IPCC Fourth Assessment Report: Climate Change 2007
Climate Change 2007: Working Group II: Impacts, Adaptation and Vulnerability

16.5 Adaptation: practices, options and constraints

16.5.1 Role of adaptation in reducing vulnerability and impacts

It is clear from the previous sections that small islands are presently subjected to a range of climatic and oceanic impacts, and that these impacts will be exacerbated by ongoing climate change and sea-level rise. Moreover, the TAR showed that the overall vulnerability of small island states is primarily a function of four interrelated factors:

  • the degree of exposure to climate change;
  • their limited capacity to adapt to projected impacts;
  • the fact that adaptation to climate change is not a high priority, given the more pressing problems that small islands have to face;
  • the uncertainty associated with global climate change projections and their local validity (Nurse et al., 2001).

Several other factors that influence vulnerability and impacts on small islands have also been identified in the present chapter, including both global and local processes. This combination of drivers is likely to continue into the future, which raises the possibility that environmental conditions and the socio-economic well-being of populations on small islands will worsen unless adaptation measures are put in place to reduce impacts, as illustrated in Box 16.4.

Box 16.4. Future island conditions and well-being: the value of adaptation

Global change and regional/local change will interact to impact small islands in the future. Both have physical and human dimensions. Two groups of global drivers are identified in the top panel of Figure 16.2: first, climate change including global warming and sea-level rise and, second, externally driven socio-economic changes such as the globalisation of economic activity and international trade (Singh and Grünbühel, 2003). In addition to these global processes, small islands are also subject to important local change influences, such as population pressure and urbanisation, which increase demand on the local resource base and expand the ecological footprint (Pelling and Uitto, 2001).

Figure 16.2

Figure 16.2. Drivers of change in small islands and the implications for island condition and well-being under no adaptation and the near-term and mid-term implementation of adaptation. Adapted from Harvey et al. (2004).

In general, both global and local drivers can be expected to show increases in the future. These will probably impact on island environments and their bio-geophysical conditions, as well as on the socio-economic well-being of island communities (Clark, 2004).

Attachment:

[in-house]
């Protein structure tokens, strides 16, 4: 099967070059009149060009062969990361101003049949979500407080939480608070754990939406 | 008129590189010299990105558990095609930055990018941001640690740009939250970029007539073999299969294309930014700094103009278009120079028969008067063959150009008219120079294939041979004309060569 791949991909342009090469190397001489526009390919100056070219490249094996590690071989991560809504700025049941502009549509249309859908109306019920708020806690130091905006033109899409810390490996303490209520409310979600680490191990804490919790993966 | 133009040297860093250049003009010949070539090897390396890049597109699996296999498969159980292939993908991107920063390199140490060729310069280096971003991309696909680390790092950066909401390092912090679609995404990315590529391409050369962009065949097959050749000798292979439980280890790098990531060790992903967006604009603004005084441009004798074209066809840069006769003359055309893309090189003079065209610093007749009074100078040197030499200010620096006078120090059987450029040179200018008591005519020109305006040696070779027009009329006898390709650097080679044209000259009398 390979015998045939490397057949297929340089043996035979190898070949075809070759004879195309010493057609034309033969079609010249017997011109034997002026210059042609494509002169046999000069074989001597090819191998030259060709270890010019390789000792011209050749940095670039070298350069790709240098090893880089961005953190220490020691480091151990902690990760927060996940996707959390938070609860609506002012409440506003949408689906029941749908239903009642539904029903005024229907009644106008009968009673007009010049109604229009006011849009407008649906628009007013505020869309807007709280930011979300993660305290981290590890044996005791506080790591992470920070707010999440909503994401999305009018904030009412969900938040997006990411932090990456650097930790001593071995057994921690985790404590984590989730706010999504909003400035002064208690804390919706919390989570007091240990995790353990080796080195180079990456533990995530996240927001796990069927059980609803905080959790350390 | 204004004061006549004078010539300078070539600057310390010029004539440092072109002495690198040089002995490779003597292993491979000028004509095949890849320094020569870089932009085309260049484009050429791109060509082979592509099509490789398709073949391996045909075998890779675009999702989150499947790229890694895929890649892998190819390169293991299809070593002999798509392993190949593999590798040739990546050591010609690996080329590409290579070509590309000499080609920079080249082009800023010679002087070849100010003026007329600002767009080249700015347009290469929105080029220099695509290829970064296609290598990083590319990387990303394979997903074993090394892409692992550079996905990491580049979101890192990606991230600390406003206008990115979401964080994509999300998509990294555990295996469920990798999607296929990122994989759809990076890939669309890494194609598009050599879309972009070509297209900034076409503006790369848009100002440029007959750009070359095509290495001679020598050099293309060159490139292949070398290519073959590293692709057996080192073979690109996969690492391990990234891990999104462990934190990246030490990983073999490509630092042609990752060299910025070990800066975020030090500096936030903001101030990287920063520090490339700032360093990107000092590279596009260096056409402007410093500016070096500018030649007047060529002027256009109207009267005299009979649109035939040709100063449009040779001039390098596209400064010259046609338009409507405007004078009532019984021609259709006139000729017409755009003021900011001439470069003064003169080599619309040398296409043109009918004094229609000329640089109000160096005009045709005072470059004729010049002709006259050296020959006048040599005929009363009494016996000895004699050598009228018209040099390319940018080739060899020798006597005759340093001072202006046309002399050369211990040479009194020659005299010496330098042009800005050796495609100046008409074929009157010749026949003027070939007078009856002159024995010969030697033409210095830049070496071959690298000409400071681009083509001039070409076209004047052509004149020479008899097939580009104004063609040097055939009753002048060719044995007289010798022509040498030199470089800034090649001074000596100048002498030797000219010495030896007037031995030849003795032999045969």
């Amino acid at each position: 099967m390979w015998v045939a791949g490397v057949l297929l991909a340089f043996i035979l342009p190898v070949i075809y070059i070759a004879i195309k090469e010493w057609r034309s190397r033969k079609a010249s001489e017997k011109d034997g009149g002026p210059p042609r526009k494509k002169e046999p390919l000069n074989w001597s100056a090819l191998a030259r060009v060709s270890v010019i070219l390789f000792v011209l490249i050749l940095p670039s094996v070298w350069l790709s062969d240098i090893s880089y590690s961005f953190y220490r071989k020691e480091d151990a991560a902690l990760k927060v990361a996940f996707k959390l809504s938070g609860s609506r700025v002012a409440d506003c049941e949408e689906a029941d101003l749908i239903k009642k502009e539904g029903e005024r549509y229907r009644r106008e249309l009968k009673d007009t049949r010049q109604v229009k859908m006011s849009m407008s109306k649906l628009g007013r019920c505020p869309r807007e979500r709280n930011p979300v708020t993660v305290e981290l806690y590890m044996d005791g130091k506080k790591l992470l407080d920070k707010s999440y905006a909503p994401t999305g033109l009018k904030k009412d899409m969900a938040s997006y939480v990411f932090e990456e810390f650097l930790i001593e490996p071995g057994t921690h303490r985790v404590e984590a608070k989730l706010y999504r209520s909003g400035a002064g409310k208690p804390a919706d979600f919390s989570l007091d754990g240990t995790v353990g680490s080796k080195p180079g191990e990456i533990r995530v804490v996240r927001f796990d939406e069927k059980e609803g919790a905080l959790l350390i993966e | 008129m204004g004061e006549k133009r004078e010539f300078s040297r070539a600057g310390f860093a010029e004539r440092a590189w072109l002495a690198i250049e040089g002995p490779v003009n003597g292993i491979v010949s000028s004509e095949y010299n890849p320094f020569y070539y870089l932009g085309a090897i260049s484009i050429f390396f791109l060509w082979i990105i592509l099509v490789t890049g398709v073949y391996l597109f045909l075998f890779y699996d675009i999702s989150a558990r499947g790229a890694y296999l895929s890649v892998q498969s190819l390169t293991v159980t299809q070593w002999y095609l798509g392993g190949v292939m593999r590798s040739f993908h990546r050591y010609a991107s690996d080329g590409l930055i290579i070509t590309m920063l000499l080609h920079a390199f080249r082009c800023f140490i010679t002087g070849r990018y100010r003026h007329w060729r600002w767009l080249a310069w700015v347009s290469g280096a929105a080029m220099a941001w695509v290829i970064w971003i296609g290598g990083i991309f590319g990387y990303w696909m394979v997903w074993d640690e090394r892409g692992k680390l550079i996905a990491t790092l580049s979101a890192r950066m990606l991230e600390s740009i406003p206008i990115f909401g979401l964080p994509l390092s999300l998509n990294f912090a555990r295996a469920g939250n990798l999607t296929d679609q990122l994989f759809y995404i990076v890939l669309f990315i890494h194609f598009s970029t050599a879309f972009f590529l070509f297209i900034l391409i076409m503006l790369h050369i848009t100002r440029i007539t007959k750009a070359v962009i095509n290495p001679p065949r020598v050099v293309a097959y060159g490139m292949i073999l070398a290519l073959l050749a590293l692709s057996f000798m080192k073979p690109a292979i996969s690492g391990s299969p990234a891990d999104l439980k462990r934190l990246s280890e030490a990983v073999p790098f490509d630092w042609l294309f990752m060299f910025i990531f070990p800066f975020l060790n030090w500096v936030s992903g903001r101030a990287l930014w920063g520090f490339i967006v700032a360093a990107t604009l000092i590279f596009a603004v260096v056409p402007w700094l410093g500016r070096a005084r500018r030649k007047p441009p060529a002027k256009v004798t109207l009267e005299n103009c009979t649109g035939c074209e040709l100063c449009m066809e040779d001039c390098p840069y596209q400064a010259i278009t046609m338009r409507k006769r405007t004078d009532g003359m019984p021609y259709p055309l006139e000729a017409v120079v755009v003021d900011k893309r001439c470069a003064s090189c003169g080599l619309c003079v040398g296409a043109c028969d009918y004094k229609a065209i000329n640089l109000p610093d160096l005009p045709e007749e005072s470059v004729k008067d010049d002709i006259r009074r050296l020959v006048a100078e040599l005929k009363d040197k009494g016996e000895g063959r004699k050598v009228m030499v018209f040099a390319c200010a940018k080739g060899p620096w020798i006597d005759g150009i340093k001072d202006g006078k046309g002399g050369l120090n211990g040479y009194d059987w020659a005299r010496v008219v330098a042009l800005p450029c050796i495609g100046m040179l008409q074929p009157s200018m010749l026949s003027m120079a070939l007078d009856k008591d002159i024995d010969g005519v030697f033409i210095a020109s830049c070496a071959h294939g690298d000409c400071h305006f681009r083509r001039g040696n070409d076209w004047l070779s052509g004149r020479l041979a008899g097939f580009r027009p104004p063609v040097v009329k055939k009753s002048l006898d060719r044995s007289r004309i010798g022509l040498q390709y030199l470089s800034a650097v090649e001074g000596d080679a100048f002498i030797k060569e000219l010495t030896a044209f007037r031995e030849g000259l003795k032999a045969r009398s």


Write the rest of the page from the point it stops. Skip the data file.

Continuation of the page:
Three possible scenarios are illustrated in the lower panel. Implicitly, and without adaptation, environmental conditions and human well-being are likely to get worse in the future (line 1). On the other hand, if effective adaptation strategies are implemented, both the bio-geophysical conditions and socio-economic well-being of islanders should improve. It is suggested that the earlier this is done, the better the outcome (lines 2 and 3).

Source: Harvey et al. (2004).

While it is clear that implementing anticipatory adaptation strategies early on is desirable (see Box 16.4), there are obstacles associated with the uncertainty of the climate change projections. To overcome this uncertainty, Barnett (2001) has suggested that a better strategy for small islands is to enhance the resilience of whole-island socio-ecological systems, rather than concentrating on sectoral adaptation; a theme that is expanded upon in Section 16.5.5. This is the policy of the Organisation of Eastern Caribbean States (OECS, 2000).

Inhabitants of small islands, individuals, communities and governments, have adapted to interannual variability in climate and sea conditions, as well as to extreme events, over a long period of time. There is no doubt that this experience will be of value in dealing with inter-annual variability and extremes in climate and sea conditions that are likely to accompany the longer-term mean changes in climate and sea level. Certainly, in Polynesia, Melanesia and Micronesia, and in the Arctic, the socio-ecological systems have historically been able to adapt to environmental change (Barnett, 2001; Berkes and Jolly, 2001). However, it is also true that in many islands traditional mechanisms for coping with environmental hazards are being, or have been, lost, although paradoxically the value of such mechanisms is being increasingly recognised in the context of adaptation to climate change (e.g., MESD, 1999; Fox, 2003).